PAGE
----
And as far as the good folks at Central Iowa Shelter are concerned, Rood has been the shining example of practicing what you preach.

“If you ask me,” Anderson said, “(the shelter) should have a plaque for Tracy Rood all over it.”

Rae Fehring
Girls Rock! Des Moines

Social outreach covers more than just helping people who’ve fallen upon hard times. Much of the hardest work is preventative. For years, Rae Fehring has been passionate about the cause of equality.

Rae Fehring (photo courtesy of Brenna Norman)

Rae Fehring (photo courtesy of Brenna Norman)

She makes little distinction: Why just fight for gender equality or sexual equality or fiscal equality, when just the one word — equal — should cover us all.

To that end, Fehring has served on the board of directors of the Iowa Pride Network; she’s been a loud and vocal champion of marriage equality; and, starting three years ago, she’s made it her personal undertaking to show young girls the inherent, glorious value in being themselves.

Girls Rock is a summer music program designed to teach girls aged 9-14 the basics of music, while at the same time teaching teamwork, self confidence, and all the while showing them that being “a girl” is not definitively, inherently limiting.

“It gives them the opportunity to see women actually doing some of the things that they might dream of doing themselves someday,” Fehring said of the camp. “Do you want to play the drums or play the bass, which are not generally considered ‘girl instruments’? We show you that you can do that.”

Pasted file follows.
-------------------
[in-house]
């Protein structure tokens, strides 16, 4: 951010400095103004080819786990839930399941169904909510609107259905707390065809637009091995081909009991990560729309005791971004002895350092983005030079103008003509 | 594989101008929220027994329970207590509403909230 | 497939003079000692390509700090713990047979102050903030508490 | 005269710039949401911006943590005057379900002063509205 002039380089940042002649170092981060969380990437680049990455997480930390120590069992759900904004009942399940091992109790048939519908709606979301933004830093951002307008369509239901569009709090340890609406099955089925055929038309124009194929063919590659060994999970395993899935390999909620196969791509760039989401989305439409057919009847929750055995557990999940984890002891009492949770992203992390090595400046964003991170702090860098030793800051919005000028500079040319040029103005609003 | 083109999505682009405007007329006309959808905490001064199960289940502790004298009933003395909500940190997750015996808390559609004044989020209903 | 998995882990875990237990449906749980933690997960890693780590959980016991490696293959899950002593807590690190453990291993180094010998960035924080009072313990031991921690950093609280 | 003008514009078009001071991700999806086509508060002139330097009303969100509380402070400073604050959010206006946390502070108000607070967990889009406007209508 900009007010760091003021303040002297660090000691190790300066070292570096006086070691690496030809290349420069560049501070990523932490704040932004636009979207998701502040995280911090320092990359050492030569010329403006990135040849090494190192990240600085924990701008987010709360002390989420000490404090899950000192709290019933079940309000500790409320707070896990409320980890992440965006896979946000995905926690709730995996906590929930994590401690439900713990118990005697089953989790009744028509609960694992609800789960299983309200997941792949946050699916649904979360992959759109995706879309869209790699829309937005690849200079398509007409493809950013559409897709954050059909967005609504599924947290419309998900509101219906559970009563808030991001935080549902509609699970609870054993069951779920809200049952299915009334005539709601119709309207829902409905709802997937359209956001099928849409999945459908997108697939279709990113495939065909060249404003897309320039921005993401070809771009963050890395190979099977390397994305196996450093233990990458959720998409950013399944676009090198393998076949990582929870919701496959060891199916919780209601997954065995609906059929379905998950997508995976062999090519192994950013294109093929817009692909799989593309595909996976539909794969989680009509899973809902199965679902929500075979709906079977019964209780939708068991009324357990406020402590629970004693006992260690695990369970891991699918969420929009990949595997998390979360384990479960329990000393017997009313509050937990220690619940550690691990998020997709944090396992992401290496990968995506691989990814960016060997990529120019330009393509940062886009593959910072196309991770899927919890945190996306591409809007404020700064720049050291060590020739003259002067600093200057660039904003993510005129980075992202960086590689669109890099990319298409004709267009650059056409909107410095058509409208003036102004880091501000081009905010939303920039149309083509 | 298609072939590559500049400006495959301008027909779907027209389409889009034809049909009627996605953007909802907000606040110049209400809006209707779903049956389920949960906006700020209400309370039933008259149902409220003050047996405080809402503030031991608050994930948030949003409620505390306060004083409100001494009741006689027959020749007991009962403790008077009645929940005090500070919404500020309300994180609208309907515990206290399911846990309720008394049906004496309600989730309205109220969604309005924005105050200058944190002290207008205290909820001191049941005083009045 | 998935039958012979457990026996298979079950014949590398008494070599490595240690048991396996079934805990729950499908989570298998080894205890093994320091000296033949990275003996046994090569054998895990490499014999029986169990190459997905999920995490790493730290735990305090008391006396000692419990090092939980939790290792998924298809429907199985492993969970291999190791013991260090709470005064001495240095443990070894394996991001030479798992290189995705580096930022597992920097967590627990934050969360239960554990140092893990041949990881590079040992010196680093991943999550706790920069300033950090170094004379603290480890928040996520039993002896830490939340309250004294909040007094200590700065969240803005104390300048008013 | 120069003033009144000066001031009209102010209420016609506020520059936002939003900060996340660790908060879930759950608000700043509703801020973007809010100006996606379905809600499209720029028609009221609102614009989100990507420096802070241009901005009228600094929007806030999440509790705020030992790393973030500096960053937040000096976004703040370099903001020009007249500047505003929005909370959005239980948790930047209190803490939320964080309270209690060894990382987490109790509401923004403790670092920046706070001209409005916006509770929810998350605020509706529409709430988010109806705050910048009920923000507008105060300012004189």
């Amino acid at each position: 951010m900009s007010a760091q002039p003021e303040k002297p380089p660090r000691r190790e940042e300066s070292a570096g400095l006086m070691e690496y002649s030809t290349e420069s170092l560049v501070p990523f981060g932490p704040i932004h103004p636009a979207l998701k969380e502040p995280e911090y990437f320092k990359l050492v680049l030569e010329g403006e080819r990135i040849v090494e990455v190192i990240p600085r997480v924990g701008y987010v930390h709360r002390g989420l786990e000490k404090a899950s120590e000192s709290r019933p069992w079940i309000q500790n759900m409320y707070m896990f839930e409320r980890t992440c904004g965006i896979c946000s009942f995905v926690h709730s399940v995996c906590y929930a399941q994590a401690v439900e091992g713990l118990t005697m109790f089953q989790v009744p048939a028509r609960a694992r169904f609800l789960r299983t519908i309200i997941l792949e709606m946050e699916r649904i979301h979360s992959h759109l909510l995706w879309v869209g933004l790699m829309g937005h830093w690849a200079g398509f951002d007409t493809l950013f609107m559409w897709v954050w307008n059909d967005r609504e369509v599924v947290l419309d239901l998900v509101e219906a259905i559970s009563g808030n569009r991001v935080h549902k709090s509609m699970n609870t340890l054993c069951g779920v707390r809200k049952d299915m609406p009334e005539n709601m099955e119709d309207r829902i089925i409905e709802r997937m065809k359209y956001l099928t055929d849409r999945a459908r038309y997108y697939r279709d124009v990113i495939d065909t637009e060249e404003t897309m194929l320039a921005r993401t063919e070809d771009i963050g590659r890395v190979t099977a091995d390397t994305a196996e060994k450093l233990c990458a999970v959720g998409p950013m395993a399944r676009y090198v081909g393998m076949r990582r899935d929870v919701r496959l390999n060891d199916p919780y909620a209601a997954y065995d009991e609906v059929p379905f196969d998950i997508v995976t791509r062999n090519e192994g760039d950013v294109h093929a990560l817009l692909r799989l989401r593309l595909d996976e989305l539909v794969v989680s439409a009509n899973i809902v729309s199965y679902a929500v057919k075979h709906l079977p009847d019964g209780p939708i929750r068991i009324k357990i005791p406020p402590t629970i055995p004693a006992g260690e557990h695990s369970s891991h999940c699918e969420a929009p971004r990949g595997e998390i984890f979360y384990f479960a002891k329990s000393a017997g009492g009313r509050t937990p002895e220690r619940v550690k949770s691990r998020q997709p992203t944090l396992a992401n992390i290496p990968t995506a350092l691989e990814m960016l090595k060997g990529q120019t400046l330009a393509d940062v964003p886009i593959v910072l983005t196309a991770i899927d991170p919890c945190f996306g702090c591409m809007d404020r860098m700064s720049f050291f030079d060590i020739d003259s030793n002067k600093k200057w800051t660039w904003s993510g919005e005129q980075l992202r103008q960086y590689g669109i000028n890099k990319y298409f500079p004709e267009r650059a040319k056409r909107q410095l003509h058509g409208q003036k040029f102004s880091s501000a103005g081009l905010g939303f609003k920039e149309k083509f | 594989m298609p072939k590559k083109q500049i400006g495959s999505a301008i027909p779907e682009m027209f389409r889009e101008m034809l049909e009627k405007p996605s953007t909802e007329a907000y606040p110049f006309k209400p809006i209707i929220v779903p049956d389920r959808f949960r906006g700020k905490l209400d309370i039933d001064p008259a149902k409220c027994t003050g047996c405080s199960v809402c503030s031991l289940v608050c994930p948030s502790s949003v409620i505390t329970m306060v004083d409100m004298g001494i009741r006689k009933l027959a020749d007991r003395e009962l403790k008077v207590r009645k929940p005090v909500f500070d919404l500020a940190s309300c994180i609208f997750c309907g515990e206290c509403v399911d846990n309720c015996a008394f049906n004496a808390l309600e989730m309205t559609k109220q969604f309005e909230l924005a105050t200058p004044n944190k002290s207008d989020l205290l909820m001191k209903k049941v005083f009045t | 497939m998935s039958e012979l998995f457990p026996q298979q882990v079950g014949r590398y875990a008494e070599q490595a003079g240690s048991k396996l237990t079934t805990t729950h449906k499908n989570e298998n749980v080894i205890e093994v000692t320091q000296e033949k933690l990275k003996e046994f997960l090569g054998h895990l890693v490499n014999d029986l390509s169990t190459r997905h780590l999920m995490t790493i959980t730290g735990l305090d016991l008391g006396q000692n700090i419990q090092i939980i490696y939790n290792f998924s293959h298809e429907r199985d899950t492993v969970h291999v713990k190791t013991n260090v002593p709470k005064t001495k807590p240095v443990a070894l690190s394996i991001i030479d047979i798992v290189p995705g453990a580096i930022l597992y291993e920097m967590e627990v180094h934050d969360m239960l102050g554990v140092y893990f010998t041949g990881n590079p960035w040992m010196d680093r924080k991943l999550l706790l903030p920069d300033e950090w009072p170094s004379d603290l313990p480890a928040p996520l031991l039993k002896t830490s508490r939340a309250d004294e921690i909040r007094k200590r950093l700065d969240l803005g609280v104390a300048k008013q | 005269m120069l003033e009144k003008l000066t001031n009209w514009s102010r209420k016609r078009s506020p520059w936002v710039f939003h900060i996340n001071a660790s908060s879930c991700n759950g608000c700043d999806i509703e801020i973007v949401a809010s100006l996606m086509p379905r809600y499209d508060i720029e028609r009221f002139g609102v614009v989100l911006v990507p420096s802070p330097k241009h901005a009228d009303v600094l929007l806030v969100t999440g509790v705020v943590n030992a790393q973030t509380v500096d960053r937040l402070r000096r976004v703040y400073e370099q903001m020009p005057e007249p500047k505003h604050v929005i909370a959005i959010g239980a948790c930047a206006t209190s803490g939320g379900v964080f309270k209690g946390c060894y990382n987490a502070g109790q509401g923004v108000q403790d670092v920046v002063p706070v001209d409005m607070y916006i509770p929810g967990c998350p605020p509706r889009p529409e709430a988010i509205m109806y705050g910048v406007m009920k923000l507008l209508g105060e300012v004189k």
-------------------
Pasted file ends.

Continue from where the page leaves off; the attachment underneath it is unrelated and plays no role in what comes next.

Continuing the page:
What started three years ago as an idea and a two-week camp with 30 girls has now grown into a full-time organization. Girls Rock has expanded to two camp sessions over the summer and, through a partnership with the Des Moines Social Club, is now adding courses for teens and adults.

Fehring engages the community from two different directions with Girls Rock: Camp attendees are instilled with the self-worth that will embolden them as they grow, and established women musicians and technicians are given the opportunity to pay their experience forward through volunteering with the program.

“There are so many ways that we have women volunteers,” Fehring explained. “The most obvious way is as instructors; we have all-volunteer instructors. Not only from the Des Moines area, but touring musicians from all over who have come in for anywhere from a couple days to the full two weeks. But the really cool thing, I think, is the performances over the lunch break. Every day we have our girls experiencing these lunchtime concerts by different female musicians. It not only exposes them to new kinds of music, but it provides them with visual proof that they can do these things.”

It’s been a long road for Fehring with lots of sleepless nights and meetings looking for the next sponsorship or donation. Earlier this year, in what she describes as a mutual decision to part, Fehring left her day job and has now made Girls Rock her full-time passion and endeavor. Looking at the girls and young women whose lives she’s touched; looking at the project she’s grown from a thought into a full-fledged legacy, she’s proud. And she sees where the future leads.

“As a mother of a daughter, I look at our community and the direction it’s going,” she said. “I think (Girls Rock) is a really unique way not only to make Des Moines interesting and creative, but as a way to have our youngest citizens — our youngest community members — involved in making it that way. It’s a great opportunity for this organization — I can call it that now; ‘this organization’ — to make a real impact on the lives of our youngest members.” CV